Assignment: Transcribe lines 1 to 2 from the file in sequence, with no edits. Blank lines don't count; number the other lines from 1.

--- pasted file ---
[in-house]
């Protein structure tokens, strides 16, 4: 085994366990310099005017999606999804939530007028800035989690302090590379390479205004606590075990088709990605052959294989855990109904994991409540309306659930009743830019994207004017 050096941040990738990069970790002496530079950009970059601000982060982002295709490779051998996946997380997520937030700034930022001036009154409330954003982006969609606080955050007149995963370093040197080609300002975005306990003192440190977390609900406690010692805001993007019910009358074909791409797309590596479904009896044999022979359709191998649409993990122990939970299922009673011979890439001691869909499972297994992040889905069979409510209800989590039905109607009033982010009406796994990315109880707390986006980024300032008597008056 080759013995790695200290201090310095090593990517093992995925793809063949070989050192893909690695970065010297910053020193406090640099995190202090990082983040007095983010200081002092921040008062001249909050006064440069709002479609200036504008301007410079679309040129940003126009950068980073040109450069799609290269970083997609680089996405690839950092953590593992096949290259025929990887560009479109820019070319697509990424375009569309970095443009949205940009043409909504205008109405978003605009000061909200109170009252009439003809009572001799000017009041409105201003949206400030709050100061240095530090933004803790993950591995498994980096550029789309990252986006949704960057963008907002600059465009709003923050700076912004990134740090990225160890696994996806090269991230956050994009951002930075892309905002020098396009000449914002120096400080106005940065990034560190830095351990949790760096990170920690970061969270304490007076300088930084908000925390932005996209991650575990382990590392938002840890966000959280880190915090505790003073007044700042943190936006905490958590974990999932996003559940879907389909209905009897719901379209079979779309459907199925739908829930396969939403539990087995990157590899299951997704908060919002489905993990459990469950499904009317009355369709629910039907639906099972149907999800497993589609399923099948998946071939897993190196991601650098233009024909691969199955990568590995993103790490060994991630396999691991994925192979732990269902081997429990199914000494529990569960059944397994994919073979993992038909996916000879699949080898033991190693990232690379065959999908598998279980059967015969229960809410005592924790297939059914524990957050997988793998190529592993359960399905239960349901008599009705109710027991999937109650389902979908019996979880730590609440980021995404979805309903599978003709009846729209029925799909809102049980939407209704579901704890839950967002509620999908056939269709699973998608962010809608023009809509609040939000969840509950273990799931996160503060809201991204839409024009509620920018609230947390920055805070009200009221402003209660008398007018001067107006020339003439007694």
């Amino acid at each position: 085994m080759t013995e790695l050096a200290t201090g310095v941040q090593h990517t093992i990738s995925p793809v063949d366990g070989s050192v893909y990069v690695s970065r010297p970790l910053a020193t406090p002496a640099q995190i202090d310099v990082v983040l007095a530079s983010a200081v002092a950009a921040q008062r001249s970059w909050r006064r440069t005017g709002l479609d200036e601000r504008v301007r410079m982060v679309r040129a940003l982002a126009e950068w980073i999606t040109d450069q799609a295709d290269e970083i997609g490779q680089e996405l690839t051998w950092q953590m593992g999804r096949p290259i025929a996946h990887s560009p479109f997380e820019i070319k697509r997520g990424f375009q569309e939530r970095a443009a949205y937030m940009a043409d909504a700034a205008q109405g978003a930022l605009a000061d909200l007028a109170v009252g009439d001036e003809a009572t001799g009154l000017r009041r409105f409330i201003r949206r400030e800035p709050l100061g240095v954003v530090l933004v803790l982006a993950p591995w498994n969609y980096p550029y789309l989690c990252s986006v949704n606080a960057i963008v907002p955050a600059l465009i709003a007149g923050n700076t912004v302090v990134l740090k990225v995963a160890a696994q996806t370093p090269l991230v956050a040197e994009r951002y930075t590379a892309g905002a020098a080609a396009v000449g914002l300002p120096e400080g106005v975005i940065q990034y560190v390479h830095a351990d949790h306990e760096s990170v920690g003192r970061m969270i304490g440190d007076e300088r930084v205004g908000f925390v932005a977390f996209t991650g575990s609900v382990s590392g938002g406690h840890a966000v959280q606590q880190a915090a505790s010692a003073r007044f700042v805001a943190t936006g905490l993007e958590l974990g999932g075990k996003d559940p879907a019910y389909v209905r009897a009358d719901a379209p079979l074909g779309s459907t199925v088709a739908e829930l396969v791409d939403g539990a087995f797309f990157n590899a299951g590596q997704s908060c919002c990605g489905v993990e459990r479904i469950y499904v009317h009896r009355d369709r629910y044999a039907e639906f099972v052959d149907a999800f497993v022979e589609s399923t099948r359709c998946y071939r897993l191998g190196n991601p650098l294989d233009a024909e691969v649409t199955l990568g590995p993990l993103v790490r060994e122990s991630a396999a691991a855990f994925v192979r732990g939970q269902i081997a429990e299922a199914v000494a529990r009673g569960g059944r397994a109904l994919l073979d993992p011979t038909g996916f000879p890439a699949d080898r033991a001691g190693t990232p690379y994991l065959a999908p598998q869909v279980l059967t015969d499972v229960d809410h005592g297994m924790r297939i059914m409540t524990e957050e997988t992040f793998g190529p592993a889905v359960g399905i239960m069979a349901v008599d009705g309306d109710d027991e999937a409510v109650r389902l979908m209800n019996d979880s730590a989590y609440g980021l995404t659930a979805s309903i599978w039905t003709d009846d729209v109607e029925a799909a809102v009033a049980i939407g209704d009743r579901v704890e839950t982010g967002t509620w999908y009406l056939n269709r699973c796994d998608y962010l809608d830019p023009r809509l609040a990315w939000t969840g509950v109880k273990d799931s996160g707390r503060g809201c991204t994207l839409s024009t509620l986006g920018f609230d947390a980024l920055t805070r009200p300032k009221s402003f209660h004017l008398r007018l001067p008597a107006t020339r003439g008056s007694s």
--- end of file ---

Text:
[in-house]
């Protein structure tokens, strides 16, 4: 085994366990310099005017999606999804939530007028800035989690302090590379390479205004606590075990088709990605052959294989855990109904994991409540309306659930009743830019994207004017 050096941040990738990069970790002496530079950009970059601000982060982002295709490779051998996946997380997520937030700034930022001036009154409330954003982006969609606080955050007149995963370093040197080609300002975005306990003192440190977390609900406690010692805001993007019910009358074909791409797309590596479904009896044999022979359709191998649409993990122990939970299922009673011979890439001691869909499972297994992040889905069979409510209800989590039905109607009033982010009406796994990315109880707390986006980024300032008597008056 080759013995790695200290201090310095090593990517093992995925793809063949070989050192893909690695970065010297910053020193406090640099995190202090990082983040007095983010200081002092921040008062001249909050006064440069709002479609200036504008301007410079679309040129940003126009950068980073040109450069799609290269970083997609680089996405690839950092953590593992096949290259025929990887560009479109820019070319697509990424375009569309970095443009949205940009043409909504205008109405978003605009000061909200109170009252009439003809009572001799000017009041409105201003949206400030709050100061240095530090933004803790993950591995498994980096550029789309990252986006949704960057963008907002600059465009709003923050700076912004990134740090990225160890696994996806090269991230956050994009951002930075892309905002020098396009000449914002120096400080106005940065990034560190830095351990949790760096990170920690970061969270304490007076300088930084908000925390932005996209991650575990382990590392938002840890966000959280880190915090505790003073007044700042943190936006905490958590974990999932996003559940879907389909209905009897719901379209079979779309459907199925739908829930396969939403539990087995990157590899299951997704908060919002489905993990459990469950499904009317009355369709629910039907639906099972149907999800497993589609399923099948998946071939897993190196991601650098233009024909691969199955990568590995993103790490060994991630396999691991994925192979732990269902081997429990199914000494529990569960059944397994994919073979993992038909996916000879699949080898033991190693990232690379065959999908598998279980059967015969229960809410005592924790297939059914524990957050997988793998190529592993359960399905239960349901008599009705109710027991999937109650389902979908019996979880730590609440980021995404979805309903599978003709009846729209029925799909809102049980939407209704579901704890839950967002509620999908056939269709699973998608962010809608023009809509609040939000969840509950273990799931996160503060809201991204839409024009509620920018609230947390920055805070009200009221402003209660008398007018001067107006020339003439007694």